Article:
The third implication is that there are many potentials in the present. For example, there are potentials for pain as well as potentials for pleasure right here in your body. You can make yourself miserable by focusing unskillfully on the potentials for pain, and you can actually get the mind in a good state by focusing skillfully on the potentials for pleasure. If your focus is skillful, using the right intentions and perceptions, you can focus even on the potentials for pain in a way that puts the mind in a good shape.

The same principle applies to the potentials in the mind. Your mind has the potential both for many skillful attitudes and for many unskillful attitudes. Here it’s important to note that the Buddha never says that the mind is naturally good or naturally bad. He notes instead that the mind is very changeable—it can change so quickly that even he, the master of apt analogies, couldn’t find an analogy for how quick it is to change. Even “the flash of an eye” is too slow by comparison. He also notes that the mind has potentials in both directions, skillful and not skillful. So, to be wise, we focus on developing the skillful attitudes and learn how to undercut or weaken the unskillful ones. We do this by watering our skillful attitudes with our attention and delight.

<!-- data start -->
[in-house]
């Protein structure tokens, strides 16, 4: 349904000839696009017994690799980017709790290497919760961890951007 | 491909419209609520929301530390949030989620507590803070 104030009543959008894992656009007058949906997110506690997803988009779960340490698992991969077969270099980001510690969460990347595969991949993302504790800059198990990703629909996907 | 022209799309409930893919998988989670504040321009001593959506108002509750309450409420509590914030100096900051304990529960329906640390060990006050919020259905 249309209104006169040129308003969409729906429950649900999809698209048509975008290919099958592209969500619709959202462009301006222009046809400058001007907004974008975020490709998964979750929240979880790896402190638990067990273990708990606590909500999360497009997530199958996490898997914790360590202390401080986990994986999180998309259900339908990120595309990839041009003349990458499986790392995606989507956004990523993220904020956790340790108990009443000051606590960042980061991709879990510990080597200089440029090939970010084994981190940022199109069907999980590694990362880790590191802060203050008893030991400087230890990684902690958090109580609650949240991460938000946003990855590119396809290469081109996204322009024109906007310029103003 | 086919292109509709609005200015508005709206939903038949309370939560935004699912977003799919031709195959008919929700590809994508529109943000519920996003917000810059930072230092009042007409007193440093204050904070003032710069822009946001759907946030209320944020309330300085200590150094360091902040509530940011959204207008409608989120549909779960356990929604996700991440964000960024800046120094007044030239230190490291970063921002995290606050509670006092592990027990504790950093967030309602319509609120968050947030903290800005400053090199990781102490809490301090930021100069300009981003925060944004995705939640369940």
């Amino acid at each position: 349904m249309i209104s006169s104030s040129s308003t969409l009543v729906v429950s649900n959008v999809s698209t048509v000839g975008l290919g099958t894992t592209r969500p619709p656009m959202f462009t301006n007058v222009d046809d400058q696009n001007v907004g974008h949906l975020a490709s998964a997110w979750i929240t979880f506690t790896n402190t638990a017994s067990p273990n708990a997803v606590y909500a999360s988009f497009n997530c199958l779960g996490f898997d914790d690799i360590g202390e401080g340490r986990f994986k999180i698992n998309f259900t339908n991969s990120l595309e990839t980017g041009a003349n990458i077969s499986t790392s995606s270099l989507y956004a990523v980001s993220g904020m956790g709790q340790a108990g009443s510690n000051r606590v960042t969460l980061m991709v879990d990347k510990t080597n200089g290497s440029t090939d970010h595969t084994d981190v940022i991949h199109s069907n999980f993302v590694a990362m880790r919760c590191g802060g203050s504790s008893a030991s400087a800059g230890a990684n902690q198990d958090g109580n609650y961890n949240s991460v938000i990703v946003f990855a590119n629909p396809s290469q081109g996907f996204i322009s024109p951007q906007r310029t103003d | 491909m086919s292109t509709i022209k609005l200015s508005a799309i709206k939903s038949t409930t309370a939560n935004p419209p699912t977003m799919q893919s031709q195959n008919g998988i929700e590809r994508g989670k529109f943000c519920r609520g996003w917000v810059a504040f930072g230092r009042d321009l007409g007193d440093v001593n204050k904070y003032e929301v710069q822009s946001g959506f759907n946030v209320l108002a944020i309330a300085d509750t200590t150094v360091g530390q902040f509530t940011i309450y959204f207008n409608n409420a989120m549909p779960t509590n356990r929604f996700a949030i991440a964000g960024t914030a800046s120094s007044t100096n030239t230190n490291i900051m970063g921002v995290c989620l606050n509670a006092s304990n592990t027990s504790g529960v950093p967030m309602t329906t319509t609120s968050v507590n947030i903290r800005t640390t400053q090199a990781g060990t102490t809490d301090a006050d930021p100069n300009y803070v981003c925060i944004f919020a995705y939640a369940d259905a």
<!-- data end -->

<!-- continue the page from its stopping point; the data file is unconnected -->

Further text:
Our problem is that we often delight in unskillful attitudes. We have a potential for anger, and sometimes we really enjoy it. The Buddha said what you should try to do is develop a delight in developing what’s skillful, and a delight in abandoning what’s unskillful. This is one of the traditions of the noble ones.

Some of the implications of the Buddha’s teachings on past kamma apply directly to your meditation. For example, if you find that there’s a lot of pain, don’t just sit there with the pain. Ask yourself skillful questions about it. This would count as the water of appropriate attention. At the same time, look for alternative potentials in the body and then develop those.